According to one memory management technique described herein, balloon agent 128 is configured to “inflate” an in-heap balloon 210 within heap 202 by allocating one or more balloon objects 206 to take up space within heap 202. Balloon agent 128 creates and tracks balloon objects 206 within heap 202. In some embodiments, balloon agent 128 determines a page address of one or more guest physical memory pages that balloon objects 206 span. Page sharing module 124 uses the page addresses of the one or more guest physical memory pages storing balloon objects 206 to reclaim some amount of guest physical memory pages. In some embodiments, balloon objects 206 are configured as “soft-referenced” or “weak-referenced”. A weak-referenced object is an object that shall be garbage collected by garbage collector 204 even though the weak-referenced object may still be a live object. A soft-referenced object is an object that may be garbage collected at the discretion of garbage collector 204 in response to memory demands. In some embodiments, some or all of balloon objects 206 may be “soft-referenced” or “weak-referenced” to allow for a more flexible memory balloon. For example, initiation of a garbage collection process suggests that available heap memory is in short supply. As such, it may be desirable to defer to the runtime environment's internal memory manager 132 and permit garbage collection to delete one or more balloon objects 206. Any deleted balloon objects 206 may be re-created after garbage collection, using reclaimed heap memory made available by garbage collection after cleaning away dead objects.

Memory demands by applications 130 running within runtime environment 108 may present certain issues related to managing memory using a memory balloon technique described above. FIG. 3 illustrates a cycle of events that may occur while managing memory of a runtime environment 108 having an active application 130 executing therein. At 302, balloon agent 128 may detect memory pressure from outside of runtime environment 108, such as from hypervisor 104. Responsive to the memory pressure, at 304, balloon agent 128 initiates an operation to inflate a memory balloon 210 within heap 202 of runtime environment 108. For example, balloon agent 128 may create one or more balloon objects 206 in heap 202, thereby allowing a portion of heap 202 to be page shared (e.g., by page sharing module 124) to satisfy memory pressure from hypervisor 104.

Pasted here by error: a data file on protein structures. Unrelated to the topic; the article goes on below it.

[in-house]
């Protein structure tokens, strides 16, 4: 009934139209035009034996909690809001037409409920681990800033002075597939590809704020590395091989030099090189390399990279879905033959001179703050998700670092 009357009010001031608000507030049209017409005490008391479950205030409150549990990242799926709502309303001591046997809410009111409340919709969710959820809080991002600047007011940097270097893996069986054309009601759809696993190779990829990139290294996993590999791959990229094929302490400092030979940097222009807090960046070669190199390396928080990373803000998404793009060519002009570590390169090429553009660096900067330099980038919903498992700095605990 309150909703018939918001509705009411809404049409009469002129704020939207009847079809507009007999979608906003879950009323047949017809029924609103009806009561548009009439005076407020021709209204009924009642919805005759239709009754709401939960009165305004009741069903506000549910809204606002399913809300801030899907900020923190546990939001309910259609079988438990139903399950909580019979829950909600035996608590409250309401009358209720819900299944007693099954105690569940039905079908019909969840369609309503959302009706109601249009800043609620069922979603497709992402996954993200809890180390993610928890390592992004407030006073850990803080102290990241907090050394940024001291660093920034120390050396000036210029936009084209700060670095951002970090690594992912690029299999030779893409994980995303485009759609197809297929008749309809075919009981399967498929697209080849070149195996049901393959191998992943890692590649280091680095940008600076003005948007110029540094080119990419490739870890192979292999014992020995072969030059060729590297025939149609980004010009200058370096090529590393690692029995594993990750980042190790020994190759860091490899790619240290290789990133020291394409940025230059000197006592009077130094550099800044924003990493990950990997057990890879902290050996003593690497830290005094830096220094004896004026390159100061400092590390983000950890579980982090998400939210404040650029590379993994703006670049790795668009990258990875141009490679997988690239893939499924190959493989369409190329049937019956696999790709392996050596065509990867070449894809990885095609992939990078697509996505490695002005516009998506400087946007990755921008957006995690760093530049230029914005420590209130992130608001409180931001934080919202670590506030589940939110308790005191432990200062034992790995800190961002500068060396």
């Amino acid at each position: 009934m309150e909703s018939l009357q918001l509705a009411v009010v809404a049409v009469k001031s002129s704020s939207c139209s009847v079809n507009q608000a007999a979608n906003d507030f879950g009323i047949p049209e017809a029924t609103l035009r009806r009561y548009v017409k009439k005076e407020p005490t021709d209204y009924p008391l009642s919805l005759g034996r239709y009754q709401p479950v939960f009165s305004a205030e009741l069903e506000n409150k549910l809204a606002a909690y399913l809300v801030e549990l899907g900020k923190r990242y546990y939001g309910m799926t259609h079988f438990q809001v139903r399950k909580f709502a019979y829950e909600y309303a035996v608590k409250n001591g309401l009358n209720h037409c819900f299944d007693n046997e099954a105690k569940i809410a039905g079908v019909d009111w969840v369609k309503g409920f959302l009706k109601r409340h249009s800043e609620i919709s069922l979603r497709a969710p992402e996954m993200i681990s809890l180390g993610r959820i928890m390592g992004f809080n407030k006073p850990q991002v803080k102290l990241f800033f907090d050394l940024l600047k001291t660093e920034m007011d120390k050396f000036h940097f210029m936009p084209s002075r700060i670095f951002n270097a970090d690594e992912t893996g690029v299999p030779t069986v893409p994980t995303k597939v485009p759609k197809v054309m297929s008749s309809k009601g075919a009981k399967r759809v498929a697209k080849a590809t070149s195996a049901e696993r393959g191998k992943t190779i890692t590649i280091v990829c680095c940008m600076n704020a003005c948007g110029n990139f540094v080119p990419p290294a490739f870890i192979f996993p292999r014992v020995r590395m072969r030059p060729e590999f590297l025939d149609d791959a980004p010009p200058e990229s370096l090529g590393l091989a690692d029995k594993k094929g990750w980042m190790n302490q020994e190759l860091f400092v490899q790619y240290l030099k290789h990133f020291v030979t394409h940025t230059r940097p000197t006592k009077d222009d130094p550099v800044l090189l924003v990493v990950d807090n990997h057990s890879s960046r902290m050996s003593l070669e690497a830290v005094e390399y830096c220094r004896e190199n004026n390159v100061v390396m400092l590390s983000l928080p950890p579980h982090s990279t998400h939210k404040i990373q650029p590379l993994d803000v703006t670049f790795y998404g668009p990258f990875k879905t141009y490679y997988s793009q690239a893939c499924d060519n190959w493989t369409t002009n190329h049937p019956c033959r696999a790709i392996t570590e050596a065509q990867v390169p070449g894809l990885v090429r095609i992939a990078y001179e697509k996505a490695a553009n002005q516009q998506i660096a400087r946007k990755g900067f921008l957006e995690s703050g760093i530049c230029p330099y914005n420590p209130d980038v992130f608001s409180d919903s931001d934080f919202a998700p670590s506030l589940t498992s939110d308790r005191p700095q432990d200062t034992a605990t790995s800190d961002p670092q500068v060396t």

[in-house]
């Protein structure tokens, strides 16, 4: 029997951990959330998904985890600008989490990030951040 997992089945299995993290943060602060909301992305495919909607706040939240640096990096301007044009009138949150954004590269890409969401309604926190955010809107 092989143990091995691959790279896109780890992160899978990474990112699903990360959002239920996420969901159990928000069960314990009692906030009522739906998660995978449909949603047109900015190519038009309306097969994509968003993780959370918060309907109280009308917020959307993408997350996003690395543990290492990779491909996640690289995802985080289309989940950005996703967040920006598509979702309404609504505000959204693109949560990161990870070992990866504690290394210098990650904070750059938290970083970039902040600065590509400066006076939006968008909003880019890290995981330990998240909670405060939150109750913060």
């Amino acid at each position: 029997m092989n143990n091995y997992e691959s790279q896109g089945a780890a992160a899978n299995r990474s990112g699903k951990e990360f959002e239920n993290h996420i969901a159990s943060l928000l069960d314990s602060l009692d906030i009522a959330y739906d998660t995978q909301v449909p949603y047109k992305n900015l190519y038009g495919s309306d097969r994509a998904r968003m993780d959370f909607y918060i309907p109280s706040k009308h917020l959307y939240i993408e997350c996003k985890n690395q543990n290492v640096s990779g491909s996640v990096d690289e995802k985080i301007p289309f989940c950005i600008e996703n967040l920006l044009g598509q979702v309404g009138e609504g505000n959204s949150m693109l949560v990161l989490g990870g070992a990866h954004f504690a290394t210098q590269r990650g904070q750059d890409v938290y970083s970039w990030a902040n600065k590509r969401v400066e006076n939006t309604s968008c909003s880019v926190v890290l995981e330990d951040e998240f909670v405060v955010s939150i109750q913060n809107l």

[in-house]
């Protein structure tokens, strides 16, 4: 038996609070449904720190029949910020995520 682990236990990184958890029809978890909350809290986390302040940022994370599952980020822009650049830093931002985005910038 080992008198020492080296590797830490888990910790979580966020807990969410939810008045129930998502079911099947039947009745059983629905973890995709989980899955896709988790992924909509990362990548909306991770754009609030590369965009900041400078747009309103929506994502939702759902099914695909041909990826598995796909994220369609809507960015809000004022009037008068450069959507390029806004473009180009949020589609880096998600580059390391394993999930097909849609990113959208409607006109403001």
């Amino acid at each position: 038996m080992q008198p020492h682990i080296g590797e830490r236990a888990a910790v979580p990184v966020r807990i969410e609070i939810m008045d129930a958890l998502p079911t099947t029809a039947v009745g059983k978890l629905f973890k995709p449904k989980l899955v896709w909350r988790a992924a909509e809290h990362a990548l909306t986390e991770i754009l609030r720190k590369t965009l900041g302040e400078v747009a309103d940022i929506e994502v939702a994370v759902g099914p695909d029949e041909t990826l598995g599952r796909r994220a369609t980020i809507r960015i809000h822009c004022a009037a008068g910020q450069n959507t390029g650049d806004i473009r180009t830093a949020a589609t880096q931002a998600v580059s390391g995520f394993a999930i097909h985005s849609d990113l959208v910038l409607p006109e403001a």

In cases where an application 130 uses only a small portion of heap memory during its execution, inflation of a memory balloon 210 within heap 202 is likely to yield a substantial amount of guest physical memory pages to be repurposed by hypervisor 104. However, in some situations, such as during heavy workloads, application 130 may be using a significant portion of heap memory, thereby exerting application memory pressure within runtime environment 108, at 306. The memory profile of application 130 within heap 202 may compete with any balloon objects 206 created to inflate memory balloon 210. That is, the combination of active memory used by application 130 and any balloon objects 206 created while inflating memory balloon 210 may use up all or nearly all of available heap memory 202.

At 308, garbage collector 204 detects depletion of available heap memory and initiates a garbage collection process. Garbage collector 204 may delete one or more balloon objects 206 that are configured as weak-referenced objects (or soft-referenced objects) to make memory available within heap 202. Nonetheless, memory pressure external to VM 102 (e.g., from hypervisor 104) persists, which may cause in-heap balloon 210 to continually re-inflate. As such, a cycle of memory pressure may arise wherein balloon objects 206 are created in heap 202 but are quickly removed or deleted by garbage collection without providing any benefit or memory relief. Further, if hypervisor 104 continues to be unable to reclaim more guest physical memory from runtime environment 108 than runtime environment 108 is able to give up (e.g., via balloon agent 128), hypervisor 104 may resort to host swapping. Host swapping is a technique where one or more machine memory pages are copied to secondary storage (e.g., disk) and incurs a high cost in time and performance.

Accordingly, embodiments of the present disclosure provide an “out-of-heap” mechanism that grows the memory profile of runtime environment 108 to reclaim memory within VM 1021, thereby avoiding expensive host swapping. Referring back to FIG. 2, balloon agent 128 is configured to request memory pages from guest OS 106 to “inflate” an overflow balloon 208 responsive to high memory pressure from both applications 130 and hypervisor 104. Because balloon agent 128 is a thread or process deemed a part of runtime environment 108, an inflated overflow balloon 208 increases the overall memory profile of runtime environment 108, which, in turn, puts increased memory pressure on guest OS 106. The increased memory profile of runtime environment 108 may be tolerated by guest OS 106 because guest OS 106 may be able to reclaim guest physical memory from other applications running on top of guest OS 106.